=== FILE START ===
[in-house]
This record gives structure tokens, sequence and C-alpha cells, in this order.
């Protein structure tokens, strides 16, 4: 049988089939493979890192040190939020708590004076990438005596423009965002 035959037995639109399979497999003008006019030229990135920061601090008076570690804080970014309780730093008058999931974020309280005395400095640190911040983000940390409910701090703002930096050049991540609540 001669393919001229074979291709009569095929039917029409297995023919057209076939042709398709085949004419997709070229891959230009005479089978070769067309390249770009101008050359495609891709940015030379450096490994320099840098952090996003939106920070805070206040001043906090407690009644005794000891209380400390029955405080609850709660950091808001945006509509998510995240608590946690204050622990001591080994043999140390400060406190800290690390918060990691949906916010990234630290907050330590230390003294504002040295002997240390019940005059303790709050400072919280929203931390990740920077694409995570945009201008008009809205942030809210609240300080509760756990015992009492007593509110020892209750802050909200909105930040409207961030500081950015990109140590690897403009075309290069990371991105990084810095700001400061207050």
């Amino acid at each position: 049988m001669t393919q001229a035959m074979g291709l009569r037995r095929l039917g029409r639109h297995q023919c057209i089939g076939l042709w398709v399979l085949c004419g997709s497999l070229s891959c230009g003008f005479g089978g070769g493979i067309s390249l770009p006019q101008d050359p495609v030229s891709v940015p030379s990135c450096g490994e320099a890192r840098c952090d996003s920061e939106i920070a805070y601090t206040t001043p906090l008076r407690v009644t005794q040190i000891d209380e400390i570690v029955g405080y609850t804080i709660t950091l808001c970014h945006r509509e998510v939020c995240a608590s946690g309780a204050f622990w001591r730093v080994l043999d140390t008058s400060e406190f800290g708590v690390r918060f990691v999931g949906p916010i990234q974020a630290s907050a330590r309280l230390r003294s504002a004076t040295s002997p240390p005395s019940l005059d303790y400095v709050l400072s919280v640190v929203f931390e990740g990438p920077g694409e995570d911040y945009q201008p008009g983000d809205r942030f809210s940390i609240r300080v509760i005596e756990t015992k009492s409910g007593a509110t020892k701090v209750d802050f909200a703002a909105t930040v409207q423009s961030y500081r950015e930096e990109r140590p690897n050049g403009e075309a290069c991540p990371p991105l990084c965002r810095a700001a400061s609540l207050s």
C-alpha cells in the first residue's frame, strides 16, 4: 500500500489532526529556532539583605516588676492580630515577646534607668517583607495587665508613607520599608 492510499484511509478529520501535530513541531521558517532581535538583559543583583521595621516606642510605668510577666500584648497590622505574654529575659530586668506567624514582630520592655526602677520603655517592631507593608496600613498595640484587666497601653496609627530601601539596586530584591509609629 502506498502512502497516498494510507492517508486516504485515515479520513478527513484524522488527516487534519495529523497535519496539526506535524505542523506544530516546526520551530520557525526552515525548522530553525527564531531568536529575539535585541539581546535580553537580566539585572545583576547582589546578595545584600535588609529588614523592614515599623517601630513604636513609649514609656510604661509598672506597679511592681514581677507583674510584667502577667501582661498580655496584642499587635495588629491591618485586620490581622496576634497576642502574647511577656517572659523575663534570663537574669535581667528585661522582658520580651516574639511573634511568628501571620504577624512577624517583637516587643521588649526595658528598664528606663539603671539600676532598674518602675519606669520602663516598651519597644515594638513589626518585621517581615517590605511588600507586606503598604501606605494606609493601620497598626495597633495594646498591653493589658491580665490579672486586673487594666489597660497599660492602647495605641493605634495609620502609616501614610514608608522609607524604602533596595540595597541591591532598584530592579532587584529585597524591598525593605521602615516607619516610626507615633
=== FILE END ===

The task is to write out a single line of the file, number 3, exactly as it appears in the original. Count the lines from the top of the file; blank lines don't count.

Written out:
């Protein structure tokens, strides 16, 4: 049988089939493979890192040190939020708590004076990438005596423009965002 035959037995639109399979497999003008006019030229990135920061601090008076570690804080970014309780730093008058999931974020309280005395400095640190911040983000940390409910701090703002930096050049991540609540 001669393919001229074979291709009569095929039917029409297995023919057209076939042709398709085949004419997709070229891959230009005479089978070769067309390249770009101008050359495609891709940015030379450096490994320099840098952090996003939106920070805070206040001043906090407690009644005794000891209380400390029955405080609850709660950091808001945006509509998510995240608590946690204050622990001591080994043999140390400060406190800290690390918060990691949906916010990234630290907050330590230390003294504002040295002997240390019940005059303790709050400072919280929203931390990740920077694409995570945009201008008009809205942030809210609240300080509760756990015992009492007593509110020892209750802050909200909105930040409207961030500081950015990109140590690897403009075309290069990371991105990084810095700001400061207050």